I-Brokers: the ISPs of Identity

Phil Windley just posted a good assessment of what is becoming one of the key topics in the growth of interoperable Internet identity infrastructure — i-brokers and their business models. Phil makes the point:

There will be hundreds of identity providers and I’ll have accounts at dozens of them. Still, I don’t want to pick which identity provider I choose to use for a particular task according to what protocol they speak (that should be below the radar) but rather according to other “business” criteria. I may choose to use my Amazon account sometimes and my BYU account other times.

Phil is spot on. With all the focus on digital identity protocols and technologies, it’s easy to miss the obvious: in most cases an i-broker is going to have strong business motivations to shield his/her customers from needing to care about the technical details at all. Just as I have no idea how my bank clears a check, settles my credit card, or handles a wire transfer, most i-broker customers are only going to care that:

  • their single sign-on service works everywhere they want it to (hmm, sound familiar?)
  • their contact page functions flawlessly and doesn’t let any spam through.
  • their forwarding service maintains persistent links to anything and everything that matters to them.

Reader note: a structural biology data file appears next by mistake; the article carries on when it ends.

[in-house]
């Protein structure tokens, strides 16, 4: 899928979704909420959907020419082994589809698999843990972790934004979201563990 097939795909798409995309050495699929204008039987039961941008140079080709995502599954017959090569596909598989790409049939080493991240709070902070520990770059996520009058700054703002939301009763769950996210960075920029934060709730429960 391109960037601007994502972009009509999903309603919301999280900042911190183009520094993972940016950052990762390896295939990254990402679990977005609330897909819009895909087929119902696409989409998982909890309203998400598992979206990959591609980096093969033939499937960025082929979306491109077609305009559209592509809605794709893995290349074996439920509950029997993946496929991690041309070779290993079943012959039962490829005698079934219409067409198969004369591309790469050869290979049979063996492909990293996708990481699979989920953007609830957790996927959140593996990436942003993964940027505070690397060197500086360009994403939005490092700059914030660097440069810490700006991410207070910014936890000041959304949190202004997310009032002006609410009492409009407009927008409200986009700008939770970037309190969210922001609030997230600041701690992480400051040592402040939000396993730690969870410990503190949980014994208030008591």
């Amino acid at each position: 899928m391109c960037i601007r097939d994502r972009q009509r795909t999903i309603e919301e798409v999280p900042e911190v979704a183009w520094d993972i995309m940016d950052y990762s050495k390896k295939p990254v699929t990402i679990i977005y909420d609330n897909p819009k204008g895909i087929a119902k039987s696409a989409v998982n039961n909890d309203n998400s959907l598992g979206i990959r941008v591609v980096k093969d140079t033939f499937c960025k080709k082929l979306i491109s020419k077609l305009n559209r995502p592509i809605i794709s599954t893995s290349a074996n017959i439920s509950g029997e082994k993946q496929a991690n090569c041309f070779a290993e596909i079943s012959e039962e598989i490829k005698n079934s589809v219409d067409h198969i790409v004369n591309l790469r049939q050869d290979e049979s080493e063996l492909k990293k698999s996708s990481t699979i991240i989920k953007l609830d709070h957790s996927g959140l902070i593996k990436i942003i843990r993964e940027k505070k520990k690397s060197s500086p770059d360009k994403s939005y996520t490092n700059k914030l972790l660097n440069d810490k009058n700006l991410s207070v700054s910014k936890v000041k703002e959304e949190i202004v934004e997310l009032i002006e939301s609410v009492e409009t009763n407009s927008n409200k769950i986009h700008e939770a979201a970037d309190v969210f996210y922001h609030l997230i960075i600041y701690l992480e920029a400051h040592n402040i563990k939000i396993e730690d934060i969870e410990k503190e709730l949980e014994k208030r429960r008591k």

• their calendar/photo/file/other data sharing service operates without a hitch with all their devices and all their contacts.

It’s not rocket science: ISPs maintain our physical pipes, i-brokers will maintain our “social pipes”. Yes, there many more security/privacy issues at this higher layer, but the protocol people (SAML, Liberty, WS-*, XRI, OpenID, LID, SXIP, DIX, XDI) will provide the basic plumbing to get the job done. The role of the i-broker is to be the water company: make sure the social data flows smoothly and doesn’t leak.

Funny, but I remember being at BBSCON (remember that) in 1991 when the term “ISP” was just starting to be used. Within three years it was almost ubiquitous. At Digital Identity World the past two years, there hasn’t been a single session on “Becoming an I-Broker”. How much do you want to bet that this is one of the most popular sessions at Digital Identity World 2007?

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About Drummond Reed

Internet entrepreneur in identity, personal data, and trust frameworks
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